U.S., Mexico In Talks To Bolster Drug Fight

U.S., Mexico In Talks To Bolster Drug Fight
August 9th, 2007  
Team Infidel

Topic: U.S., Mexico In Talks To Bolster Drug Fight

U.S., Mexico In Talks To Bolster Drug Fight
Los Angeles Times
August 9, 2007 Amid plans to increase levels of American aid and intelligence, Calderon tries to balance the need for security and preservation of his nation's sovereignty.
By Sam Enriquez
Mexico and the Bush administration are negotiating plans to greatly increase levels of U.S. aid and intelligence sharing on narcotics trafficking, presenting President Felipe Calderon with a politically challenging balancing act as his nation tries to stem runaway drug violence and assuage fears of a greater U.S. role in Mexican affairs.
If approved by Congress, the reported aid package to Mexico would be well below the $5 billion Washington has spent fighting the cocaine industry in Colombia over the last seven years. But politically, such an agreement could mark a turning point in U.S.-Mexico relations, which for decades have been marked by mutual suspicion despite closer trade ties.
Already, Mexico is installing a surveillance system, funded by the U.S. State Department, to enable eavesdropping on e-mails and cellphone calls.
Further details of the new aid have been kept secret, but officials said Wednesday that proposals totaled hundreds of millions of dollars and included more surveillance, a national radar system, as well as communications systems, aircraft and training.
"We're talking about technology, training and equipment," said U.S. Rep. Henry Cuellar (D-Texas). "The Mexicans want surveillance equipment for wiretapping and that sort of assistance. And beyond that, radar for better aircraft surveillance."
Cuellar said the White House should release details of the proposal so that he and other foreign aid supporters could lobby congressional colleagues. Mexico, he said, receives less than $69 million a year in U.S. foreign assistance.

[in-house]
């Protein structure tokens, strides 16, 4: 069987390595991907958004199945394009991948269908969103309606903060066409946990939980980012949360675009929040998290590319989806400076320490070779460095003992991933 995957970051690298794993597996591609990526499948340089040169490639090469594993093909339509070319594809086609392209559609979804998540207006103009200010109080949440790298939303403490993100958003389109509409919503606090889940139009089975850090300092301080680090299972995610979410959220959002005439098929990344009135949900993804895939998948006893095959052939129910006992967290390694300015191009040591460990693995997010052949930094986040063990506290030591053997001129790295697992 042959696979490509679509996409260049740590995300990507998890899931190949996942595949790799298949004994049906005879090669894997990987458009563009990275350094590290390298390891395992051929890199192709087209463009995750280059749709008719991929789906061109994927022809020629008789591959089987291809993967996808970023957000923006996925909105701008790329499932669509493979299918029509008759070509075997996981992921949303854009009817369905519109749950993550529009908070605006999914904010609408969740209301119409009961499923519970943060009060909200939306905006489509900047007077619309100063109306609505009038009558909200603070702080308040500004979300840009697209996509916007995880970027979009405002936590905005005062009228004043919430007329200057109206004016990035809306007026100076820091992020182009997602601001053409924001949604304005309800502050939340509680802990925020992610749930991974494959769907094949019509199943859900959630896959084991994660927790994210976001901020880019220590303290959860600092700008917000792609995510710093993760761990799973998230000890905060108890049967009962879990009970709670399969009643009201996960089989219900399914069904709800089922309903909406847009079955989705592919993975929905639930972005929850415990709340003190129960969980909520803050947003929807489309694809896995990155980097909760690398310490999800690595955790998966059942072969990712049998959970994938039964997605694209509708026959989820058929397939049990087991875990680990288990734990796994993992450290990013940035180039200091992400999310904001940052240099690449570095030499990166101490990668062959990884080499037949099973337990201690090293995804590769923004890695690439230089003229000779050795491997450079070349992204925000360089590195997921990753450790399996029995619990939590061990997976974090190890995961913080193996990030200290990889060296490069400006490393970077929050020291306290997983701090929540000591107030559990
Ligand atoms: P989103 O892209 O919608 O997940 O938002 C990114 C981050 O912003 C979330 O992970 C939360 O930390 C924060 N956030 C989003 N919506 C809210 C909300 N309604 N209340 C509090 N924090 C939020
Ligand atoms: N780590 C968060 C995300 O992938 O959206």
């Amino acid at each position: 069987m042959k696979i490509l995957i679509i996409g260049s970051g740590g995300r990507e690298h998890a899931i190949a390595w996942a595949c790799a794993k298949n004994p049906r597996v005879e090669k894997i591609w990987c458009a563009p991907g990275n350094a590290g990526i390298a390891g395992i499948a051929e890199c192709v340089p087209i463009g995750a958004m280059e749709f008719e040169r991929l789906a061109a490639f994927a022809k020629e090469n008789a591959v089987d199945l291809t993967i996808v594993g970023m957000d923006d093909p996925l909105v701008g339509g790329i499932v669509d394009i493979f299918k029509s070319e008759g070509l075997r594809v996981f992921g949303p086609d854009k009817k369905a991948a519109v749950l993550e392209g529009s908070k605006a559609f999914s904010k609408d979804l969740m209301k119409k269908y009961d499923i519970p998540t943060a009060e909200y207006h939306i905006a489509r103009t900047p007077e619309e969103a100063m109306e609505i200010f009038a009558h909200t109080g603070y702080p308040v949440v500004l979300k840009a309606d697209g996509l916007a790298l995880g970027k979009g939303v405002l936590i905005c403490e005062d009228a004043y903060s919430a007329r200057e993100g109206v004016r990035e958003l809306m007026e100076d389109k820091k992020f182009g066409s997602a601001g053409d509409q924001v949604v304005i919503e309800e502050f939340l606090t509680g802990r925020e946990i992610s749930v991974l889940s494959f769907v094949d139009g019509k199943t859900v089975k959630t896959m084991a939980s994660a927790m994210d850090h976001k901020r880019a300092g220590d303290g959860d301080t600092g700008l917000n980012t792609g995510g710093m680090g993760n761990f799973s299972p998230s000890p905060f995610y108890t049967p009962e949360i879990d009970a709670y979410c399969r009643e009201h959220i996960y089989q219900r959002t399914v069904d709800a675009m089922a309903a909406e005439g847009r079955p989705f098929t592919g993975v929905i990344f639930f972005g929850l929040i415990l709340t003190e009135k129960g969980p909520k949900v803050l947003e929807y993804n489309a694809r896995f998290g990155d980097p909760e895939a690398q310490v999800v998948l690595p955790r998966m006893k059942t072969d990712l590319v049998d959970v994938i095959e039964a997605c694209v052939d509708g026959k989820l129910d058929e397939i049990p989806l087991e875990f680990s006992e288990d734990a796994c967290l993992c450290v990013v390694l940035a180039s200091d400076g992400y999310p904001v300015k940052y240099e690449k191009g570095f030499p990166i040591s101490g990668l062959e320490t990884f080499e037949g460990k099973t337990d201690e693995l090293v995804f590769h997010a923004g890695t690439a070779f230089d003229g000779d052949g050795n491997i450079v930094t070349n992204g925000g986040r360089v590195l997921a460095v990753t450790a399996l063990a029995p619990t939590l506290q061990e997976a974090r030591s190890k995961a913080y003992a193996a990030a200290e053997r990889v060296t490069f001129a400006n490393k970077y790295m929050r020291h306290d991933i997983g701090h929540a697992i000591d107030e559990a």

"We finally have a Mexican president who's willing to take brave steps," Cuellar said. "But if we lose that opportunity, the window will close."
An aide to Sen. Patrick J. Leahy (D-Vt.), chairman of the subcommittee controlling foreign aid expenditures, complained that his office had heard nothing from the White House about a deal.
"Sen. Leahy believes that in Iraq and beyond, this administration is accustomed to writing checks for hundreds of millions of dollars and expecting Congress to cash them without consultation or question," aide David Carle said.
During a U.S. State Department briefing Tuesday, spokesman Sean McCormack would not elaborate on the aid package but confirmed negotiations between the countries were continuing.
"President Calderon has taken a brave and firm stance in fighting these drug cartels," he said, "and we want to talk to them about how we can support that."
Calderon has repeatedly called for more help from the U.S., the top consumer in the cocaine, marijuana and methamphetamine commerce that has led to increased violence in several Mexican states. The number of drug-related homicides has surpassed 1,500 so far this year, well ahead of last year's pace.
During a March meeting with President Bush, Calderon talked tough about the U.S. role in Mexico's drug violence, comments that made national headlines and drew favorable commentary.
"We're not asking the U.S. for charity, we're asking them to assume co-responsibility of the situation," Calderon said later during a European tour. "The U.S. government must do more to reduce consumption and to halt gun trafficking to Mexico."
But the details of such help will probably leave Mexicans wary.
"Mexicans are very sensitive to anything associated with military assistance or any type of U.S. technical assistance that would be perceived as an infringement of Mexican sovereignty," said Armand Peschard-Sverdrup, a Mexico expert with the Washington-based Center for Strategic and International Studies.